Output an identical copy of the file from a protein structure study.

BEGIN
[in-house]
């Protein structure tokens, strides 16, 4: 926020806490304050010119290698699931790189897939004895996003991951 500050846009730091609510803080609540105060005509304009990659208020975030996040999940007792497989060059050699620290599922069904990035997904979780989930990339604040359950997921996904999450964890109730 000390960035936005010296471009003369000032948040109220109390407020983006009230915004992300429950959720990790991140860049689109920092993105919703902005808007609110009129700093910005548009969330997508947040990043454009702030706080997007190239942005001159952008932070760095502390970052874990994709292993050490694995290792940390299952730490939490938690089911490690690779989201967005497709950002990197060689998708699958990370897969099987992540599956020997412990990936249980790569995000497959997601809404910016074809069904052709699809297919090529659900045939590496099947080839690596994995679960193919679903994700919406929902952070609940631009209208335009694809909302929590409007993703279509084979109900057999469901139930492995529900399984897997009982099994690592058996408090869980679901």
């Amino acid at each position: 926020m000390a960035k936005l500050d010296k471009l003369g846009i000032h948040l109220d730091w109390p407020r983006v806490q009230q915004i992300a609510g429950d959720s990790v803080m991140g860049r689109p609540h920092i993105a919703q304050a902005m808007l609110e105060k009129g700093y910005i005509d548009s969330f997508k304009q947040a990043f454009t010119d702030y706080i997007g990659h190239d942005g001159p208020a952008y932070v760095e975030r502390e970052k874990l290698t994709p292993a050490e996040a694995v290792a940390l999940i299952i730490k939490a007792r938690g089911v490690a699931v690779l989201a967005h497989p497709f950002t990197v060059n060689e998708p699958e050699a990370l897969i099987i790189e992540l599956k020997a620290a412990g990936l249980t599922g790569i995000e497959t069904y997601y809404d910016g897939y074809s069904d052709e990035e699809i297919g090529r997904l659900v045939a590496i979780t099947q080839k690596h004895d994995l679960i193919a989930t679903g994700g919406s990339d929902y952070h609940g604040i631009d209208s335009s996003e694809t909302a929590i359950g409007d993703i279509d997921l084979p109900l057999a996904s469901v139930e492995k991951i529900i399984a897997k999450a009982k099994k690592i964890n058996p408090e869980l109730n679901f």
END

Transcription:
[in-house]
């Protein structure tokens, strides 16, 4: 926020806490304050010119290698699931790189897939004895996003991951 500050846009730091609510803080609540105060005509304009990659208020975030996040999940007792497989060059050699620290599922069904990035997904979780989930990339604040359950997921996904999450964890109730 000390960035936005010296471009003369000032948040109220109390407020983006009230915004992300429950959720990790991140860049689109920092993105919703902005808007609110009129700093910005548009969330997508947040990043454009702030706080997007190239942005001159952008932070760095502390970052874990994709292993050490694995290792940390299952730490939490938690089911490690690779989201967005497709950002990197060689998708699958990370897969099987992540599956020997412990990936249980790569995000497959997601809404910016074809069904052709699809297919090529659900045939590496099947080839690596994995679960193919679903994700919406929902952070609940631009209208335009694809909302929590409007993703279509084979109900057999469901139930492995529900399984897997009982099994690592058996408090869980679901």
């Amino acid at each position: 926020m000390a960035k936005l500050d010296k471009l003369g846009i000032h948040l109220d730091w109390p407020r983006v806490q009230q915004i992300a609510g429950d959720s990790v803080m991140g860049r689109p609540h920092i993105a919703q304050a902005m808007l609110e105060k009129g700093y910005i005509d548009s969330f997508k304009q947040a990043f454009t010119d702030y706080i997007g990659h190239d942005g001159p208020a952008y932070v760095e975030r502390e970052k874990l290698t994709p292993a050490e996040a694995v290792a940390l999940i299952i730490k939490a007792r938690g089911v490690a699931v690779l989201a967005h497989p497709f950002t990197v060059n060689e998708p699958e050699a990370l897969i099987i790189e992540l599956k020997a620290a412990g990936l249980t599922g790569i995000e497959t069904y997601y809404d910016g897939y074809s069904d052709e990035e699809i297919g090529r997904l659900v045939a590496i979780t099947q080839k690596h004895d994995l679960i193919a989930t679903g994700g919406s990339d929902y952070h609940g604040i631009d209208s335009s996003e694809t909302a929590i359950g409007d993703i279509d997921l084979p109900l057999a996904s469901v139930e492995k991951i529900i399984a897997k999450a009982k099994k690592i964890n058996p408090e869980l109730n679901f």